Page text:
# Doubt inequality almost everywhere

According to the book the following is true:

Let $f$ be a measurable function and suppose $|f| \leq h$ where $h$ is a real-valued function and $h$ is integrable. Then f is integrable.

My question is: suppose instead we have the inequality $|f| \leq h$ but almost everywhere and of course $h$ assumed to be integrable. Is it still true that f is integrable?

Would this follow because the sets of measure zero "don't count" when integrating?

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According to what book? – Mariano Suárez-Alvarez Nov 11 '10 at 19:59
@Mariano: The book. – Arturo Magidin Nov 11 '10 at 21:09
@Mariano: Fremlin's book. – student Nov 12 '10 at 1:11

Let $E$ be set of measure zero such that $|f|\leq h$ on $X-E$. Then let $g=f\chi_{X-E}$ (that is, redefine $f$ to be zero in $E$). Then $|g|\leq h$ everywhere, so $g$ is integrable. Then you have \begin{align*} \int_X g\,d\mu &= \int_{(X-E)\cup E}g\,d\mu = \int_(X-E)g\,d\mu + \int_E g\,d\mu\\ &= \int_{X-E}f\,d\mu + 0 = \int_{X-E}f\,d\mu = \int_{X-E}f\,d\mu + \int_E f\,d\mu\\ &= \int_{X}f\,d\,\mu, \end{align*} because $\int_E fd\,\mu$ exists and is equal to $0$, since $\mu(E)=0$ (so any sequence of simple functions that converges to $f$ will always have integral equal to $0$ over $E$).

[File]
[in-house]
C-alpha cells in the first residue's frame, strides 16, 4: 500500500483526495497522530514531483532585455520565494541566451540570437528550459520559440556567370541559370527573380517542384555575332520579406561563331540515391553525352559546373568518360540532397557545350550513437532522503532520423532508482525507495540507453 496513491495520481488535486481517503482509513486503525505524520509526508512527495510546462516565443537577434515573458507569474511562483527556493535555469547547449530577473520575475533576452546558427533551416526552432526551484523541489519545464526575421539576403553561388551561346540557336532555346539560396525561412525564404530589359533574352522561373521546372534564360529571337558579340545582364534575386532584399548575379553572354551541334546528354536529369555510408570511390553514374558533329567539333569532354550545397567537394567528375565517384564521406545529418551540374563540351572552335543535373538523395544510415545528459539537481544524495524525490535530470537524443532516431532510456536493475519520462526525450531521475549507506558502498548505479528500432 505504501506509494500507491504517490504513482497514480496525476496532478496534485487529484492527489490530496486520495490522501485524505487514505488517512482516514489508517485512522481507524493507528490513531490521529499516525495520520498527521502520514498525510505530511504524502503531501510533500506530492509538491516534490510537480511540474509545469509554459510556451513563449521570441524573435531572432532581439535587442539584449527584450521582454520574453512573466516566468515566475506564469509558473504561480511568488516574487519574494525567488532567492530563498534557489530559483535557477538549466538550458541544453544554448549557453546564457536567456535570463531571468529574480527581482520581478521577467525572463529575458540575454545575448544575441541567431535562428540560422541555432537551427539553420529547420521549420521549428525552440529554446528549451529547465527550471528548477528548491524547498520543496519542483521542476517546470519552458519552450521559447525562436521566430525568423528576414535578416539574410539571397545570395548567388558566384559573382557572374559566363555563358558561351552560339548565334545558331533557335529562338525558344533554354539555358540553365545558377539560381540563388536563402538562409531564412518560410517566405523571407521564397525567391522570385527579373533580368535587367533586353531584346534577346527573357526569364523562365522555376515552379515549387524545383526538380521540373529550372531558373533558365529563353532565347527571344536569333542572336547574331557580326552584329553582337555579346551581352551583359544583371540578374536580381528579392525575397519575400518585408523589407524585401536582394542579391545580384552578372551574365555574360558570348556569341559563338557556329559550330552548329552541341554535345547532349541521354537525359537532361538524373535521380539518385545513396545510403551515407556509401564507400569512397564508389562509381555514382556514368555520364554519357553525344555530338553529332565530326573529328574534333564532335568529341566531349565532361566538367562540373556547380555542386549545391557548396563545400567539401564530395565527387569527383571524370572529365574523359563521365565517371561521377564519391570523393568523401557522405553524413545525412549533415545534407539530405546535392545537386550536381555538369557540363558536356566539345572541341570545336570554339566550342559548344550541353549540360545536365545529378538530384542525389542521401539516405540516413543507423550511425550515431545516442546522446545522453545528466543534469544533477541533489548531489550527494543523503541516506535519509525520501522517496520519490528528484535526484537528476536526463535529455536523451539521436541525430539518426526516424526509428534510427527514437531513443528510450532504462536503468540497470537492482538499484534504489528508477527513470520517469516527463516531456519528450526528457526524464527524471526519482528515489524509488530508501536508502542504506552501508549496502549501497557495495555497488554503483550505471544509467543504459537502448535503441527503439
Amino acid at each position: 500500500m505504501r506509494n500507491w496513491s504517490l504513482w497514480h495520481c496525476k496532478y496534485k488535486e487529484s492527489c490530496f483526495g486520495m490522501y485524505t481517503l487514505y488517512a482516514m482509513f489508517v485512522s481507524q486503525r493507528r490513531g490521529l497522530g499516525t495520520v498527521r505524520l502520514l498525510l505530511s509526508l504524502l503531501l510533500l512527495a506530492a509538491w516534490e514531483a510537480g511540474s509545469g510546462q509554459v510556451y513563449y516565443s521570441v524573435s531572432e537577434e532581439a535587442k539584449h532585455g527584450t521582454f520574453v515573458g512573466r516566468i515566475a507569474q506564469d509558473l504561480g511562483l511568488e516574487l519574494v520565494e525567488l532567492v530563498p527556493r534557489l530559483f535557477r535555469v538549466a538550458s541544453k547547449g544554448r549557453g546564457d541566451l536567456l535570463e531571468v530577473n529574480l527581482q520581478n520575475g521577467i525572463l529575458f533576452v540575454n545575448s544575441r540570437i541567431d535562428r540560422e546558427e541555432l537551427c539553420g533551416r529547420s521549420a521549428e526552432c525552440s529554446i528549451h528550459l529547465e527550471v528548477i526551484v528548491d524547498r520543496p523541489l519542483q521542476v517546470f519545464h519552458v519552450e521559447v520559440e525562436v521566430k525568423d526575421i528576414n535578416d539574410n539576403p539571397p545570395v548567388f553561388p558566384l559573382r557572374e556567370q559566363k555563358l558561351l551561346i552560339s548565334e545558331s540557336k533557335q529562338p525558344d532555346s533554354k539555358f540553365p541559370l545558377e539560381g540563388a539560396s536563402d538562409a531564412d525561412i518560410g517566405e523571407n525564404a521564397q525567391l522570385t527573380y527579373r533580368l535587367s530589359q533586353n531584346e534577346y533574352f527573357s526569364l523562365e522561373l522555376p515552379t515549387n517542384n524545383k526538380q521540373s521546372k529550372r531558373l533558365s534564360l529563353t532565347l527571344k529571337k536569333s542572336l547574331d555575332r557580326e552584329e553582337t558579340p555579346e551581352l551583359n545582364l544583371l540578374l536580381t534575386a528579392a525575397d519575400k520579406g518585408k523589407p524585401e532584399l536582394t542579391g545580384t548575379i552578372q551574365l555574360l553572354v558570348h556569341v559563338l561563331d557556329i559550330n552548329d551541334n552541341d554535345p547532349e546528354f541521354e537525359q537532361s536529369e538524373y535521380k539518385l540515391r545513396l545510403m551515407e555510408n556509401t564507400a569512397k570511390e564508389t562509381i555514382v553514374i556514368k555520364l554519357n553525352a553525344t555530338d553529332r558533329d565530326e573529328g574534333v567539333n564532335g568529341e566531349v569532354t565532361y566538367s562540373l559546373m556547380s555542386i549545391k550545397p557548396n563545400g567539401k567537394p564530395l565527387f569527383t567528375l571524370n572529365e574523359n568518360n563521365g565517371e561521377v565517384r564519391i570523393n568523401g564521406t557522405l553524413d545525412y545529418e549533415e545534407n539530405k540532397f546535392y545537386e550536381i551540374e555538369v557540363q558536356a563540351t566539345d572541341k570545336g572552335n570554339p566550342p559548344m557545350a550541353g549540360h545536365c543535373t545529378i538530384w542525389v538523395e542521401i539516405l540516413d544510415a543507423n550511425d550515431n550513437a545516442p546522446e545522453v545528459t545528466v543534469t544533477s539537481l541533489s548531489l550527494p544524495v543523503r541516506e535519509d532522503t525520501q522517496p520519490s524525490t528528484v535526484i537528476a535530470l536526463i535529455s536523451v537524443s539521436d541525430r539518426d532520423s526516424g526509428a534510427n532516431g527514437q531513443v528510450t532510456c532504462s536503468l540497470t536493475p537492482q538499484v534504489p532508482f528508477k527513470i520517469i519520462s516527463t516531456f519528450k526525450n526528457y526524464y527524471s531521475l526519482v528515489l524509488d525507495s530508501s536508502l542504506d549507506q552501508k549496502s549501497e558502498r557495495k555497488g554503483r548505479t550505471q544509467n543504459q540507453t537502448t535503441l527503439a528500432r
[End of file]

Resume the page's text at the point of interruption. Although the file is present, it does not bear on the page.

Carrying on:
@AD. Dang; it just happened again in a different post, this time with \{ and \\{. I did write in meta: meta.math.stackexchange.com/questions/1115/… – Arturo Magidin Nov 11 '10 at 6:17